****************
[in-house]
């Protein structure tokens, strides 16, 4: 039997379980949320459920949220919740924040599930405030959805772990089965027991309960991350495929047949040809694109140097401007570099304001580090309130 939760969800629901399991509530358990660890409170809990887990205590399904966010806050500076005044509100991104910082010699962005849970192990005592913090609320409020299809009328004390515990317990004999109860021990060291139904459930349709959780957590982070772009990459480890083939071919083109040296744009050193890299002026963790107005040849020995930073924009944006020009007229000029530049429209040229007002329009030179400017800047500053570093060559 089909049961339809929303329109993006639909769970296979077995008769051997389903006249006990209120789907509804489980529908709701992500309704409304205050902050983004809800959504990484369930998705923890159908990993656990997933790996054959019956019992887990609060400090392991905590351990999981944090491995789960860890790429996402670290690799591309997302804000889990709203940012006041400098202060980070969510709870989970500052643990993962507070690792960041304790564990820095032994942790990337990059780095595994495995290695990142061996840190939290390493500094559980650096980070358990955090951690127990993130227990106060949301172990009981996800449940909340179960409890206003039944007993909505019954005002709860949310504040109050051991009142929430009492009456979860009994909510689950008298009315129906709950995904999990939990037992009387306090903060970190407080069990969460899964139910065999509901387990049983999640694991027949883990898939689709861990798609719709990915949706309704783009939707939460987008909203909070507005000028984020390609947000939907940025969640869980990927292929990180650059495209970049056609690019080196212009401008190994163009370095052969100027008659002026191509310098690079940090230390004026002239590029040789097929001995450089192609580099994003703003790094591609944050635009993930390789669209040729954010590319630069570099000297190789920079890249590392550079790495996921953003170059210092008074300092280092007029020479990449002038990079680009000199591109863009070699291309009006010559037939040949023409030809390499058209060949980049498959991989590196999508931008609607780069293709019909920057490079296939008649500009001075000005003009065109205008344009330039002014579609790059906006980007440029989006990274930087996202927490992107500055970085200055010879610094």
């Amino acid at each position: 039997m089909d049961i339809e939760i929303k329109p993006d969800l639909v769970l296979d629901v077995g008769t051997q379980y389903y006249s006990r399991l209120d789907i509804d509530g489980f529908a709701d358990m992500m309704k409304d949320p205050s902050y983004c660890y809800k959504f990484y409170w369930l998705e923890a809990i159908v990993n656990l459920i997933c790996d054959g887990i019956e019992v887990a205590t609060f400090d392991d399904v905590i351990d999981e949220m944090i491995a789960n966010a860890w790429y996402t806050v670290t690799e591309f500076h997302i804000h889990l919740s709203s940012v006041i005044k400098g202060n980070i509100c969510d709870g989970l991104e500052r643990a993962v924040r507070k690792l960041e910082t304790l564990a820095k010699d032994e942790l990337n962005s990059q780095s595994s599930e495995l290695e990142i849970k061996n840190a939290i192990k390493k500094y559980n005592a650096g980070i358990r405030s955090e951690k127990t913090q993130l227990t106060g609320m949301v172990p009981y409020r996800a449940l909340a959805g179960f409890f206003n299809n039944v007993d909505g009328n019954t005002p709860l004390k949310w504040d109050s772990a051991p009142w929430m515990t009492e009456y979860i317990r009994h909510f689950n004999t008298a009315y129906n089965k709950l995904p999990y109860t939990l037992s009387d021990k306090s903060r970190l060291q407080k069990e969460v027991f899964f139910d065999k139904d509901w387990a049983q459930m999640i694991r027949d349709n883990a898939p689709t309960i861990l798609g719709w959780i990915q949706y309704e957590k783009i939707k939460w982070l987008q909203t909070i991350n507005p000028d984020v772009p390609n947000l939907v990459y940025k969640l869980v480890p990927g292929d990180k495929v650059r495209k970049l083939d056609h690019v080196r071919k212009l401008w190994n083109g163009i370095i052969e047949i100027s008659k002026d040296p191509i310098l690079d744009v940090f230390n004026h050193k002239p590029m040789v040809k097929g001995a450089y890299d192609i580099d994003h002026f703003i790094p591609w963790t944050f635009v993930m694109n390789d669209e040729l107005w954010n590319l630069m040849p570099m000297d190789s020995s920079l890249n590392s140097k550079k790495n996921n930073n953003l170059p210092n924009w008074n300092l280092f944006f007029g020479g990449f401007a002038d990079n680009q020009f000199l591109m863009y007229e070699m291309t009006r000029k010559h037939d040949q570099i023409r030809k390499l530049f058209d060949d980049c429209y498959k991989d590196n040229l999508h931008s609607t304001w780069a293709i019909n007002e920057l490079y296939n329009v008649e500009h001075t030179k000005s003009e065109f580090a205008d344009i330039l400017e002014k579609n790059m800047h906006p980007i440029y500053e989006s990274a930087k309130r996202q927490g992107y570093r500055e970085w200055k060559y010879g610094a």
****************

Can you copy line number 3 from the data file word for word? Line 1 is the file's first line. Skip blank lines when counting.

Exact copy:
């Amino acid at each position: 039997m089909d049961i339809e939760i929303k329109p993006d969800l639909v769970l296979d629901v077995g008769t051997q379980y389903y006249s006990r399991l209120d789907i509804d509530g489980f529908a709701d358990m992500m309704k409304d949320p205050s902050y983004c660890y809800k959504f990484y409170w369930l998705e923890a809990i159908v990993n656990l459920i997933c790996d054959g887990i019956e019992v887990a205590t609060f400090d392991d399904v905590i351990d999981e949220m944090i491995a789960n966010a860890w790429y996402t806050v670290t690799e591309f500076h997302i804000h889990l919740s709203s940012v006041i005044k400098g202060n980070i509100c969510d709870g989970l991104e500052r643990a993962v924040r507070k690792l960041e910082t304790l564990a820095k010699d032994e942790l990337n962005s990059q780095s595994s599930e495995l290695e990142i849970k061996n840190a939290i192990k390493k500094y559980n005592a650096g980070i358990r405030s955090e951690k127990t913090q993130l227990t106060g609320m949301v172990p009981y409020r996800a449940l909340a959805g179960f409890f206003n299809n039944v007993d909505g009328n019954t005002p709860l004390k949310w504040d109050s772990a051991p009142w929430m515990t009492e009456y979860i317990r009994h909510f689950n004999t008298a009315y129906n089965k709950l995904p999990y109860t939990l037992s009387d021990k306090s903060r970190l060291q407080k069990e969460v027991f899964f139910d065999k139904d509901w387990a049983q459930m999640i694991r027949d349709n883990a898939p689709t309960i861990l798609g719709w959780i990915q949706y309704e957590k783009i939707k939460w982070l987008q909203t909070i991350n507005p000028d984020v772009p390609n947000l939907v990459y940025k969640l869980v480890p990927g292929d990180k495929v650059r495209k970049l083939d056609h690019v080196r071919k212009l401008w190994n083109g163009i370095i052969e047949i100027s008659k002026d040296p191509i310098l690079d744009v940090f230390n004026h050193k002239p590029m040789v040809k097929g001995a450089y890299d192609i580099d994003h002026f703003i790094p591609w963790t944050f635009v993930m694109n390789d669209e040729l107005w954010n590319l630069m040849p570099m000297d190789s020995s920079l890249n590392s140097k550079k790495n996921n930073n953003l170059p210092n924009w008074n300092l280092f944006f007029g020479g990449f401007a002038d990079n680009q020009f000199l591109m863009y007229e070699m291309t009006r000029k010559h037939d040949q570099i023409r030809k390499l530049f058209d060949d980049c429209y498959k991989d590196n040229l999508h931008s609607t304001w780069a293709i019909n007002e920057l490079y296939n329009v008649e500009h001075t030179k000005s003009e065109f580090a205008d344009i330039l400017e002014k579609n790059m800047h906006p980007i440029y500053e989006s990274a930087k309130r996202q927490g992107y570093r500055e970085w200055k060559y010879g610094a």